11. Hello from Kansas again. As I posted yesterday in the intro section, my 10yo daughter has stated an interest in fossil collecting. So, I took her out to known spot with a couple thick shale members in the lower part of the Virgilian Stage, so ~305million. We were actually searching the Stull Shale to be exact. Luckily, it had rained a decent amount a few days ago so we just examined the runoff spots. It was pretty run of the mill stuff as far as I can gather but she is really excited and wants to do more outings. I might just have created a monster... Although, there are worse things that she could bug me about. Anyway, on to her finds. I hope I have identified them correctly, feel free to correct me if I'm wrong; I do have a college degree but it has absolutely NOTHING to do with paleontology LOL. I will also post a couple that I am having problems with in the ID section. For reference, all specimens are 2-3cm in length. Crinoids Neochonetes Rhombopora Rugose coral - Most likely Lophophyllidium, or rare chance of a Caninia tip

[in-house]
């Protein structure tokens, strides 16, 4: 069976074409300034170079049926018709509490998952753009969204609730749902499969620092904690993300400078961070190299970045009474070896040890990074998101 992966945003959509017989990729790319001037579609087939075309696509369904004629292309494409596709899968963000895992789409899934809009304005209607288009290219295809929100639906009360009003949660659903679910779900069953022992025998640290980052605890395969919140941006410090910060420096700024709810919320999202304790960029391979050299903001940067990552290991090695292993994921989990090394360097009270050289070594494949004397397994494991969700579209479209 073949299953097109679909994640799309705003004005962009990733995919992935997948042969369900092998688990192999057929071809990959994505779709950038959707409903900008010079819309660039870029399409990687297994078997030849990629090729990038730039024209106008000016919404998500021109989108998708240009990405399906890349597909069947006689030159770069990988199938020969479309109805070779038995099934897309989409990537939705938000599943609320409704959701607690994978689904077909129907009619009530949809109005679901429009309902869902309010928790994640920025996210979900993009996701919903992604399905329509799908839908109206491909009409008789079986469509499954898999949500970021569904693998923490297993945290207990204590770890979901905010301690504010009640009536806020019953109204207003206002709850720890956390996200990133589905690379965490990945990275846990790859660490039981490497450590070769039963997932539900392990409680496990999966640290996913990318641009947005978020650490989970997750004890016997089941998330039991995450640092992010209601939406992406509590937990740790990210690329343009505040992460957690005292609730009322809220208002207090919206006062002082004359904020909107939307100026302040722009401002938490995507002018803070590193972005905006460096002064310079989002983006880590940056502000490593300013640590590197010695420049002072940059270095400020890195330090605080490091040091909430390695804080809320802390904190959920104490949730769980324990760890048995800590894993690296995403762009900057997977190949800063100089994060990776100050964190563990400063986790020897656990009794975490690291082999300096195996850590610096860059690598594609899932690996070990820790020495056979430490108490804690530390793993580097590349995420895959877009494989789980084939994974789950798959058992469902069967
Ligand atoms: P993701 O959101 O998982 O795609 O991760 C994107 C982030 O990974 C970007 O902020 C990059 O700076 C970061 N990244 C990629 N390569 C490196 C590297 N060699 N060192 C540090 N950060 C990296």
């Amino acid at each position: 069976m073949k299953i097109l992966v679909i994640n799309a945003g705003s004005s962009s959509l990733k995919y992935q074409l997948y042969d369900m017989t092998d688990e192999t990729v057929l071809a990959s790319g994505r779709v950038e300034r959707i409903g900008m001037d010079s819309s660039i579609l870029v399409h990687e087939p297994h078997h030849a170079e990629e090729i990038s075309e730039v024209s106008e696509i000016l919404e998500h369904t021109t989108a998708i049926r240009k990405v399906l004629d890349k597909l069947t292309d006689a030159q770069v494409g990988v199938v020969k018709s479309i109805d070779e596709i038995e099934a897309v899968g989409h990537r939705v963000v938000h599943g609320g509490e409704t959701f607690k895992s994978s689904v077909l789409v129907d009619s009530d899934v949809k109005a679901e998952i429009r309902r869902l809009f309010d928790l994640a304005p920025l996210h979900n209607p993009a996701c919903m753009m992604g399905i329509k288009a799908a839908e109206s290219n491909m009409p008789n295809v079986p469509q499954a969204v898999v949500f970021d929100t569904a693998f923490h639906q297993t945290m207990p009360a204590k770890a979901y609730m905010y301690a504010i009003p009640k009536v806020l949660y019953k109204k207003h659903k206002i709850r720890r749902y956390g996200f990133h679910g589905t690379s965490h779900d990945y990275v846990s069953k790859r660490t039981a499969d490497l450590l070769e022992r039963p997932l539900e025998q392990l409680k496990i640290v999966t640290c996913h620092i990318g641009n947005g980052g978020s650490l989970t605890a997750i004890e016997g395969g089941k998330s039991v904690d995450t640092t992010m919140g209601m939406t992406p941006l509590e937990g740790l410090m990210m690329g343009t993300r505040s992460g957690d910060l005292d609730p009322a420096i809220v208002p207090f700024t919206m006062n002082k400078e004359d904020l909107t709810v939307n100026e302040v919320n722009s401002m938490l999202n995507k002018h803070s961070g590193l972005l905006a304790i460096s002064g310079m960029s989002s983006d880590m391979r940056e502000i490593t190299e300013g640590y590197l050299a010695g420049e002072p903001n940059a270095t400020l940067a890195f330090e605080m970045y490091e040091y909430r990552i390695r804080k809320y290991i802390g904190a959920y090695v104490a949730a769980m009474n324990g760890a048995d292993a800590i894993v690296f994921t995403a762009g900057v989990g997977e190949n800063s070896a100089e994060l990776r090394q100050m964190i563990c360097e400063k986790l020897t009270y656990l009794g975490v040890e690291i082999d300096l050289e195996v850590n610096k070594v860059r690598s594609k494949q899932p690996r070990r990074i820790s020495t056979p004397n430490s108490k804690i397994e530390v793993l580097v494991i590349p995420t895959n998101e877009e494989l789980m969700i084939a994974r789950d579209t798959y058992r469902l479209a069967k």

12. I am excited to share with my friends on The Fossil Forum a significant discovery that I made last week. In 1870 an unusual spine like structure was described from a Pennsylvanian aged black shale site in Illinois. The fossil was believed to belong to an unknown chondrichthyan (shark) that is unlike anything anyone has ever seen. For over 150 years, these denticles have shown up in sites around the world. This animal ranges from the Pennsylvanian to the Triassic meaning that it survived the Permian extinction. Researchers have been perplexed and frustrated as aside from a few patches of scales, no articulated material has ever been found. Dr Rainer Zangerl spent many years extensively collecting black shale sites in Illinois and Indiana. He claims to have found a specimen in Indiana only to have it disintegrate in front of him. He described it having had an eel like body covered in the feathery denticles. I am pleased to announce that I have found what appears to be a complete well preserved specimen. For almost 20 years, I have been searching several black shale sites in North central Illinois. The shale is very similar to the Mecca Quarry black shale found at sites in Indiana.I have posted pictures in the past of various other fossils that I have found at the site. The denticles are relatively abundant but I have never seen any other signs of this mystery shark. Last week, I made a last minute trip out to a site that I occasionally collect and spent a few hours splitting slabs of shale. I was not having much luck and getting ready to call it a day. I decided to open one last large slab. I took a whack and it split perfectly. There in front of me was probably the most scientifically significant fossil that I have ever found. I knew almost immediately what it was but could not believe what I was looking at. A small shark like animal with an elongated eel like body and various spines. The majority of the fossil is covered by a thin layer of black shale so it does not look that impressive. Once prepped, the preservation should be fantastic and similar to other fish that I have shared from these shales.. I am in the process of searching for a researcher who wants to describe it. The fossil appears to be relatively complete from head to tail. I will keep this thread updated as things progress. Without further delay please enjoy being some of the first people to ever see what Listracanthus looked like.